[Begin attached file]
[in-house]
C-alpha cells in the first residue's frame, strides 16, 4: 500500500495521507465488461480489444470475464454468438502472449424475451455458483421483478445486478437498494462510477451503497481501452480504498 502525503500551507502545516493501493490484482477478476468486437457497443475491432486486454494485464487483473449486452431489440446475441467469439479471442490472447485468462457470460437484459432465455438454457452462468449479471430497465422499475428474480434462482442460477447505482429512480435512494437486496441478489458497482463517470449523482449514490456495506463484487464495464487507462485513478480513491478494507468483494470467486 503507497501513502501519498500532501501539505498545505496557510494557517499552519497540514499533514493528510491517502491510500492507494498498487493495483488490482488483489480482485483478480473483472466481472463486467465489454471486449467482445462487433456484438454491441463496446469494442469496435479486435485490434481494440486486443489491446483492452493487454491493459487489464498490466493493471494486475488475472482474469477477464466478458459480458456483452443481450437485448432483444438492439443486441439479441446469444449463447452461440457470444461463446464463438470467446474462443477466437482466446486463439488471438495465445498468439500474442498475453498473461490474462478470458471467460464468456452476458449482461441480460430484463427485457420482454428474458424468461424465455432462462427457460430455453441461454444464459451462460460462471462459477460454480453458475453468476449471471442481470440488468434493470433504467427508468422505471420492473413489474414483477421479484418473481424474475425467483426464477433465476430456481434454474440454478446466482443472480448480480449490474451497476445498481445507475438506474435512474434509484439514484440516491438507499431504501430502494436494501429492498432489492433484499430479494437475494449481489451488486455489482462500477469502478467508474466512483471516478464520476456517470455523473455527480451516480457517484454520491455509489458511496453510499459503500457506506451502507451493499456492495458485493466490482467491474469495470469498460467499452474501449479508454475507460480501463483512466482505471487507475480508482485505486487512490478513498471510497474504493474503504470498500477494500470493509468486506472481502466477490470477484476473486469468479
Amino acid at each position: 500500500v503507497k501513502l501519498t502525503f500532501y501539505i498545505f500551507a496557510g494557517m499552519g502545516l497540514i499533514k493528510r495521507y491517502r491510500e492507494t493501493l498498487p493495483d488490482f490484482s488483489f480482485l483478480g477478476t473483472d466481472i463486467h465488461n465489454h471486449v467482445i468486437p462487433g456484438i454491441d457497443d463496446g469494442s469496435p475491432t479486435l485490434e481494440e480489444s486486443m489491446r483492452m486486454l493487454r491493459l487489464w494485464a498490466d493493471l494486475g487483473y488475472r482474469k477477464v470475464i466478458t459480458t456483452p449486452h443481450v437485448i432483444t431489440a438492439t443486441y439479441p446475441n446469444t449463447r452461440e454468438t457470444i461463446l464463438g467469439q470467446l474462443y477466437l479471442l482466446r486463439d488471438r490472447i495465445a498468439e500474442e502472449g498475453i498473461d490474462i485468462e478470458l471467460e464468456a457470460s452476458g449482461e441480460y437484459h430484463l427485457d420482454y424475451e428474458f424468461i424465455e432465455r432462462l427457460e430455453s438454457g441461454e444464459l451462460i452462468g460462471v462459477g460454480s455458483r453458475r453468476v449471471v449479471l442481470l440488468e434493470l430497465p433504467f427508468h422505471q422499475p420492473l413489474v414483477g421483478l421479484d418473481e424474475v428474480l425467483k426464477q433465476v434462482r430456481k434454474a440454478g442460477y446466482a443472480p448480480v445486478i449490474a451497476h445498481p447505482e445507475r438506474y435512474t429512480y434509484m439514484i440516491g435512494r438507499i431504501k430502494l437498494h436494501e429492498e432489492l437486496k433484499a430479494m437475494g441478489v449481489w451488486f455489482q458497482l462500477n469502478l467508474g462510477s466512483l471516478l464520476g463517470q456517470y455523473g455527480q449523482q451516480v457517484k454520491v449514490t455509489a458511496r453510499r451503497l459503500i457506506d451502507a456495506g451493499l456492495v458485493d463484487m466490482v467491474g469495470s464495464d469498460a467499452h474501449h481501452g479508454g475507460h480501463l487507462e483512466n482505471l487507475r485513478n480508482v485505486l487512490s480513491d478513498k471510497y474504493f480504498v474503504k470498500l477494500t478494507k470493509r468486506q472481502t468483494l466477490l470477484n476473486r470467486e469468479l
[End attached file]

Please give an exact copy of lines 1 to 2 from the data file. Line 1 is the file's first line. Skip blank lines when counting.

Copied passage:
[in-house]
C-alpha cells in the first residue's frame, strides 16, 4: 500500500495521507465488461480489444470475464454468438502472449424475451455458483421483478445486478437498494462510477451503497481501452480504498 502525503500551507502545516493501493490484482477478476468486437457497443475491432486486454494485464487483473449486452431489440446475441467469439479471442490472447485468462457470460437484459432465455438454457452462468449479471430497465422499475428474480434462482442460477447505482429512480435512494437486496441478489458497482463517470449523482449514490456495506463484487464495464487507462485513478480513491478494507468483494470467486 503507497501513502501519498500532501501539505498545505496557510494557517499552519497540514499533514493528510491517502491510500492507494498498487493495483488490482488483489480482485483478480473483472466481472463486467465489454471486449467482445462487433456484438454491441463496446469494442469496435479486435485490434481494440486486443489491446483492452493487454491493459487489464498490466493493471494486475488475472482474469477477464466478458459480458456483452443481450437485448432483444438492439443486441439479441446469444449463447452461440457470444461463446464463438470467446474462443477466437482466446486463439488471438495465445498468439500474442498475453498473461490474462478470458471467460464468456452476458449482461441480460430484463427485457420482454428474458424468461424465455432462462427457460430455453441461454444464459451462460460462471462459477460454480453458475453468476449471471442481470440488468434493470433504467427508468422505471420492473413489474414483477421479484418473481424474475425467483426464477433465476430456481434454474440454478446466482443472480448480480449490474451497476445498481445507475438506474435512474434509484439514484440516491438507499431504501430502494436494501429492498432489492433484499430479494437475494449481489451488486455489482462500477469502478467508474466512483471516478464520476456517470455523473455527480451516480457517484454520491455509489458511496453510499459503500457506506451502507451493499456492495458485493466490482467491474469495470469498460467499452474501449479508454475507460480501463483512466482505471487507475480508482485505486487512490478513498471510497474504493474503504470498500477494500470493509468486506472481502466477490470477484476473486469468479